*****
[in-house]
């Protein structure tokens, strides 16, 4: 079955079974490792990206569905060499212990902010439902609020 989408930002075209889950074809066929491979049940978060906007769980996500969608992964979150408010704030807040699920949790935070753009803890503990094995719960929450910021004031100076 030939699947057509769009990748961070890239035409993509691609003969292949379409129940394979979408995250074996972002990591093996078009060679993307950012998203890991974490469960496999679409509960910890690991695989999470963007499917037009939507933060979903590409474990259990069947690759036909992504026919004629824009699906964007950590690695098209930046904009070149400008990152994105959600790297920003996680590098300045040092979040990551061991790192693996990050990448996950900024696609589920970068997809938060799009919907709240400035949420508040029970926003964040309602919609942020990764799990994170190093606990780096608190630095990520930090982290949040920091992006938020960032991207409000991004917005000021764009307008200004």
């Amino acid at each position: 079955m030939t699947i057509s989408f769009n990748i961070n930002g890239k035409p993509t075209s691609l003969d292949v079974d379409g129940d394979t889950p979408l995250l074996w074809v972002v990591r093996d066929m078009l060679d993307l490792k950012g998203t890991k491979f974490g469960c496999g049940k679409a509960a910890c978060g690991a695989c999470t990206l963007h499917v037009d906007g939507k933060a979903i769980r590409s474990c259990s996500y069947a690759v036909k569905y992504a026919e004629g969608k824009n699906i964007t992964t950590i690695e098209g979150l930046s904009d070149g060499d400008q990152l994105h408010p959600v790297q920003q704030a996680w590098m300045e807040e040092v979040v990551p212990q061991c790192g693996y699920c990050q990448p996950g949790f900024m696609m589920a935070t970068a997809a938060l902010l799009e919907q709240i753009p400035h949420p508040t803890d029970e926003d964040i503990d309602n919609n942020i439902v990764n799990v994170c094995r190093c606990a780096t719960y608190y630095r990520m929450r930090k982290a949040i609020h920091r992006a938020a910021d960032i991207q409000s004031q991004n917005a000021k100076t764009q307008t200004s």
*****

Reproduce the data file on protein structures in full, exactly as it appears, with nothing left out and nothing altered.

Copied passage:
[in-house]
């Protein structure tokens, strides 16, 4: 079955079974490792990206569905060499212990902010439902609020 989408930002075209889950074809066929491979049940978060906007769980996500969608992964979150408010704030807040699920949790935070753009803890503990094995719960929450910021004031100076 030939699947057509769009990748961070890239035409993509691609003969292949379409129940394979979408995250074996972002990591093996078009060679993307950012998203890991974490469960496999679409509960910890690991695989999470963007499917037009939507933060979903590409474990259990069947690759036909992504026919004629824009699906964007950590690695098209930046904009070149400008990152994105959600790297920003996680590098300045040092979040990551061991790192693996990050990448996950900024696609589920970068997809938060799009919907709240400035949420508040029970926003964040309602919609942020990764799990994170190093606990780096608190630095990520930090982290949040920091992006938020960032991207409000991004917005000021764009307008200004």
């Amino acid at each position: 079955m030939t699947i057509s989408f769009n990748i961070n930002g890239k035409p993509t075209s691609l003969d292949v079974d379409g129940d394979t889950p979408l995250l074996w074809v972002v990591r093996d066929m078009l060679d993307l490792k950012g998203t890991k491979f974490g469960c496999g049940k679409a509960a910890c978060g690991a695989c999470t990206l963007h499917v037009d906007g939507k933060a979903i769980r590409s474990c259990s996500y069947a690759v036909k569905y992504a026919e004629g969608k824009n699906i964007t992964t950590i690695e098209g979150l930046s904009d070149g060499d400008q990152l994105h408010p959600v790297q920003q704030a996680w590098m300045e807040e040092v979040v990551p212990q061991c790192g693996y699920c990050q990448p996950g949790f900024m696609m589920a935070t970068a997809a938060l902010l799009e919907q709240i753009p400035h949420p508040t803890d029970e926003d964040i503990d309602n919609n942020i439902v990764n799990v994170c094995r190093c606990a780096t719960y608190y630095r990520m929450r930090k982290a949040i609020h920091r992006a938020a910021d960032i991207q409000s004031q991004n917005a000021k100076t764009q307008t200004s």